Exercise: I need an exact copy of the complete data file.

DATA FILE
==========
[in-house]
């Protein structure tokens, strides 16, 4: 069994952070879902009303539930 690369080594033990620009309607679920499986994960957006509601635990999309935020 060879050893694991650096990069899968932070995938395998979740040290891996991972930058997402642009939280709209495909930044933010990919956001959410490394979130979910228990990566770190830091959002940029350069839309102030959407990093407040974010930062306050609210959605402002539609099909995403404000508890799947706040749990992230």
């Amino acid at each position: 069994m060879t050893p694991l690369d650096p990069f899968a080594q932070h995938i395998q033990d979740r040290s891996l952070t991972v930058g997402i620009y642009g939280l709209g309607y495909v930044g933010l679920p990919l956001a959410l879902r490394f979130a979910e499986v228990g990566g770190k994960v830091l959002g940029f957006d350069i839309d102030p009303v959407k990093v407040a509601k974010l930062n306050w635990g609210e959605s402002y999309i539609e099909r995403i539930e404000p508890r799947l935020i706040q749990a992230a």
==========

[in-house]
């Protein structure tokens, strides 16, 4: 069994952070879902009303539930 690369080594033990620009309607679920499986994960957006509601635990999309935020 060879050893694991650096990069899968932070995938395998979740040290891996991972930058997402642009939280709209495909930044933010990919956001959410490394979130979910228990990566770190830091959002940029350069839309102030959407990093407040974010930062306050609210959605402002539609099909995403404000508890799947706040749990992230």
């Amino acid at each position: 069994m060879t050893p694991l690369d650096p990069f899968a080594q932070h995938i395998q033990d979740r040290s891996l952070t991972v930058g997402i620009y642009g939280l709209g309607y495909v930044g933010l679920p990919l956001a959410l879902r490394f979130a979910e499986v228990g990566g770190k994960v830091l959002g940029f957006d350069i839309d102030p009303v959407k990093v407040a509601k974010l930062n306050w635990g609210e959605s402002y999309i539609e099909r995403i539930e404000p508890r799947l935020i706040q749990a992230a």